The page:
Electric-car maker Tesla is one example of this in progress (once everyone owns an electric car, Tesla will have the dominant market position and will be able to sell the owners downloadable upgrades, etc etc). Meanwhile, Amazon is an example of a company that has already succeeded at this to a great extent.

Older economy stocks – energy being perhaps the most pertinent example – might make money today (or at least produce cashflow), but they have a business model that will only ever grow at a certain rate. And with energy stocks, the current belief – which may be right – is that they face inevitable decline.

So you can buy a tech stock, which will produce a near-infinite sum of money at some point in the as-yet-undetermined future; or you can buy an energy stock which will produce a predictable amount of money today and a declining pile into the future.

If interest rates and inflation are high, you might well favour the latter. You’ll take your jam today – the future is too uncertain. But if rates and inflation are low, the huge pile of money in the future from the tech stock is far more attractive than the little and declining pile of money you’re getting today from the energy stock.

To be clear, I’m not making any judgement either way on which you should invest in. (It does feel that we’re at extreme levels but we have been for some time). I’m just trying to explain what I think is going on in the market’s head right now.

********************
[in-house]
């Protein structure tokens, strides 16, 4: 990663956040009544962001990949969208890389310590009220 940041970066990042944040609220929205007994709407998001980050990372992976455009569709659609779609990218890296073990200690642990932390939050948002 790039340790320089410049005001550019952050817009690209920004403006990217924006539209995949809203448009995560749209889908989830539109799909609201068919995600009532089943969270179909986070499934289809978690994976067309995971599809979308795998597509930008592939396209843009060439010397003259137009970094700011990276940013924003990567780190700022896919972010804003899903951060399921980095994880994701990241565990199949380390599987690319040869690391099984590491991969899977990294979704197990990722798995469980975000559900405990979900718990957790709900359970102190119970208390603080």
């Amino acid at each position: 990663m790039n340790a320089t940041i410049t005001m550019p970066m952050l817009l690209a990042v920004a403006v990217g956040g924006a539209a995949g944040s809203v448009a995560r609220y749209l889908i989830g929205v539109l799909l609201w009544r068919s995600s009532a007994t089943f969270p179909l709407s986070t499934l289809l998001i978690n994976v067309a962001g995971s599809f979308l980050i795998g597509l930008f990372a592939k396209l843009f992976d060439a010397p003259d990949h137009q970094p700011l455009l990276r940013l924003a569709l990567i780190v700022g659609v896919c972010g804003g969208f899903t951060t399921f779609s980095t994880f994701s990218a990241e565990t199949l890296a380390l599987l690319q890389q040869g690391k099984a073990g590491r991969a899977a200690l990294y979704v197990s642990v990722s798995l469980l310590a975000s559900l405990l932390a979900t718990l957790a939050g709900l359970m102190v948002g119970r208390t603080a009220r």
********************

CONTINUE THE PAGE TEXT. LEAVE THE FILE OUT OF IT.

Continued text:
Markets are probably right to bet on interest rates staying low. That’s almost a given – central banks won’t let them rise if they can help it (it’s called financial repression).

What they are perhaps overly confident about though, is the idea that inflation won’t become a problem. And that’s what would most likely drive a shift in regime. When might that happen? I don’t know. But I am pretty sure that the coronavirus pandemic has brought the day closer.

We’ll be writing a lot more about this in MoneyWeek magazine over the rest of this year. If you don’t already subscribe, now’s the time to do so – get your first six issues free when you subscribe here.

John Stepek

John is the executive editor of MoneyWeek and writes our daily investment email, Money Morning. John graduated from Strathclyde University with a degree in psychology in 1996 and has always been fascinated by the gap between the way the market works in theory and the way it works in practice, and by how our deep-rooted instincts work against our best interests as investors.

He started out in journalism by writing articles about the specific business challenges facing family firms. In 2003, he took a job on the finance desk of Teletext, where he spent two years covering the markets and breaking financial news. John joined MoneyWeek in 2005.

His work has been published in Families in Business, Shares magazine, Spear's Magazine, The Sunday Times, and The Spectator among others. He has also appeared as an expert commentator on BBC Radio 4's Today programme, BBC Radio Scotland, Newsnight, Daily Politics and Bloomberg. His first book, on contrarian investing, The Sceptical Investor, was released in March 2019. You can follow John on Twitter at @john_stepek.